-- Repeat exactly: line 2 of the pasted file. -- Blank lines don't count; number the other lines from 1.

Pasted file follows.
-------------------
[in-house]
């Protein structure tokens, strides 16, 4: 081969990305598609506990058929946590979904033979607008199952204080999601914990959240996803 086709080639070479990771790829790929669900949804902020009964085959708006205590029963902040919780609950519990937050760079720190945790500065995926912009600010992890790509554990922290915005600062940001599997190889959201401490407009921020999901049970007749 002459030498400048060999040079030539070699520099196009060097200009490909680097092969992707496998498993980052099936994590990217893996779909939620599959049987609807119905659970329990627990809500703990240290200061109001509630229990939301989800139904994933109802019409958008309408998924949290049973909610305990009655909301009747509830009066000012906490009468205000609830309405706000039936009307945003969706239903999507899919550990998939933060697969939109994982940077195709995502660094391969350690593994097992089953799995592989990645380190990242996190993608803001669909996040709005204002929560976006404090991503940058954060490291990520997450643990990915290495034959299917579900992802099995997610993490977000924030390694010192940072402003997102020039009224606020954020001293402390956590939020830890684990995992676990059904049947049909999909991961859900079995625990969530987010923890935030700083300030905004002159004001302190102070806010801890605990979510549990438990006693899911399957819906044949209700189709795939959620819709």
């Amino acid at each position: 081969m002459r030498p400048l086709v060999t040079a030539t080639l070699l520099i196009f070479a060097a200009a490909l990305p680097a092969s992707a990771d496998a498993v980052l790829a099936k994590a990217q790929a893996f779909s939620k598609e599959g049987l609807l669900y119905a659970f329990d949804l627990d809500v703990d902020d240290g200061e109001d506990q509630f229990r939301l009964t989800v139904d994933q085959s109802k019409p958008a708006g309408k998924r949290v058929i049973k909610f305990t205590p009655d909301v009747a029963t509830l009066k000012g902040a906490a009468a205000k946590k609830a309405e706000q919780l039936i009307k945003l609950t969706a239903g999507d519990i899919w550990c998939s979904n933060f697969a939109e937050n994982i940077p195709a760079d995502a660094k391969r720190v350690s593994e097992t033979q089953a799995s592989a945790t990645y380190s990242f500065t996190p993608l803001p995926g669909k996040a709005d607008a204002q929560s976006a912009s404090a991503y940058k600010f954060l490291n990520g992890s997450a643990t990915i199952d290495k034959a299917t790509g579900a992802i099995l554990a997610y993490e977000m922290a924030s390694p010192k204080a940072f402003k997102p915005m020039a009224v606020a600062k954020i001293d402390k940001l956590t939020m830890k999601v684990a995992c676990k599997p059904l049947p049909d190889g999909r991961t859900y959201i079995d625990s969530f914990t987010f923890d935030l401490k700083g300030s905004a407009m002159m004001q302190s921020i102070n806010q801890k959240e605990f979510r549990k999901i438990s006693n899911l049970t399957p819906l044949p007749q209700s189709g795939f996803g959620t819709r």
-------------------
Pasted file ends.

């Protein structure tokens, strides 16, 4: 081969990305598609506990058929946590979904033979607008199952204080999601914990959240996803 086709080639070479990771790829790929669900949804902020009964085959708006205590029963902040919780609950519990937050760079720190945790500065995926912009600010992890790509554990922290915005600062940001599997190889959201401490407009921020999901049970007749 002459030498400048060999040079030539070699520099196009060097200009490909680097092969992707496998498993980052099936994590990217893996779909939620599959049987609807119905659970329990627990809500703990240290200061109001509630229990939301989800139904994933109802019409958008309408998924949290049973909610305990009655909301009747509830009066000012906490009468205000609830309405706000039936009307945003969706239903999507899919550990998939933060697969939109994982940077195709995502660094391969350690593994097992089953799995592989990645380190990242996190993608803001669909996040709005204002929560976006404090991503940058954060490291990520997450643990990915290495034959299917579900992802099995997610993490977000924030390694010192940072402003997102020039009224606020954020001293402390956590939020830890684990995992676990059904049947049909999909991961859900079995625990969530987010923890935030700083300030905004002159004001302190102070806010801890605990979510549990438990006693899911399957819906044949209700189709795939959620819709």